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New cardinals called to serve not be princes

 
VATICAN (SE): Louis-Marie Cardinal Ling Mangkhanekhoun, the apostolic vicar of Pakse in Laos, became the first cardinal from his country when Pope Francis elevated him, along with four others to the College of Cardinals at a consistory on June 28.
 
The 73-year-old Cardinal Ling is a Khamu, a hill tribe in northern Laos and southern China, and was ordained a priest in a refugee camp in 1972.
 
CNS reported him as saying that becoming a cardinal was just the next step in his life, which will continue in the same way.
 
He said a cardinal's red vestments do symbolise a willingness to suffer for the faith, but for him, red also means love.
 
Pope Francis told the five new cardinals during a Mass on the feast of Ss. Peter and Paul on June 29 that they are not called to be princes of the Church, but to serve the people of God and tackle the sins of the world. 
 
The pope said that as leaders like Christ, they are there to be slaves and serve others. Jesus "calls you to serve like him and with him, to serve the Father and your brothers and sisters," the pope said.
 
Pope Francis said that the sins the cardinals must face today include: "the innocent who suffer and die as victims of war and terrorism; the forms of enslavement that continue to violate human dignity even in the age of human rights; the refugee camps, which at times seem more like a hell than a purgatory; the systematic discarding of all that is no longer useful, people included."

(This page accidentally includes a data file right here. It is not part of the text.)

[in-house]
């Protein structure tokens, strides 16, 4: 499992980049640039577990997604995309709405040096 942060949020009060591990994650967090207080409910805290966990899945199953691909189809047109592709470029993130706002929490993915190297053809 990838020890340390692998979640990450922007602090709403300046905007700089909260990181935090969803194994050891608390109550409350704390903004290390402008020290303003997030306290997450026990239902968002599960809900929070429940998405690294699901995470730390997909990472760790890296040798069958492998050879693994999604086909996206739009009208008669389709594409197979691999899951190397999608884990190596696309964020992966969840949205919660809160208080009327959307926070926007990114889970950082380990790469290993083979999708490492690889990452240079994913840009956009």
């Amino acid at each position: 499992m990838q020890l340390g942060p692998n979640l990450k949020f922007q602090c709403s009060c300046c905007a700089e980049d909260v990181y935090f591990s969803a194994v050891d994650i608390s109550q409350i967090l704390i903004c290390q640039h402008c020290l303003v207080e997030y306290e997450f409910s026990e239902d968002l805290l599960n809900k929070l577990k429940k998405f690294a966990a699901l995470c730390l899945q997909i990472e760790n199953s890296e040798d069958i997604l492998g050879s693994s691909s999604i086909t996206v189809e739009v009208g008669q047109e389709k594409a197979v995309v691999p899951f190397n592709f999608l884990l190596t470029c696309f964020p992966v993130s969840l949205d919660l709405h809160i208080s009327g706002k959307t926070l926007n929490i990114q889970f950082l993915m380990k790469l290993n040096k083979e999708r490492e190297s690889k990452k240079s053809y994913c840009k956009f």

Cardinal Ling shared his own experience of persecution after Laos came under Communist rule. After he had set out - without government permission - to preach in small villages and in prisons, he was arrested and accused of making propaganda for Jesus and imprisoned for three years.
 
CNS reported him as calling his imprisonment an apostolate. "My presence (in prison) was necessary for my conversion and purification and also for that of others."
The other new cardinals include Anders Cardinal Arborelius, from Stockholm, Sweden - the county's first; Jean Cardinal Zerbo, from Bamako, Mali; Gregorio Cardinal Rosa Chávez, from San Salvador, El Salvador; and Juan Jose Cardinal Omella, from Barcelona, Spain.
 
The College of Cardinals now has 225 members, 121 of whom are under the age of 80 and eligible to vote in a conclave to elect a pope.
 
Thirty-six archbishops from 26 countries, appointed over the course of the past year were also invited to come to Rome to concelebrate the Mass with Pope Francis. 
 

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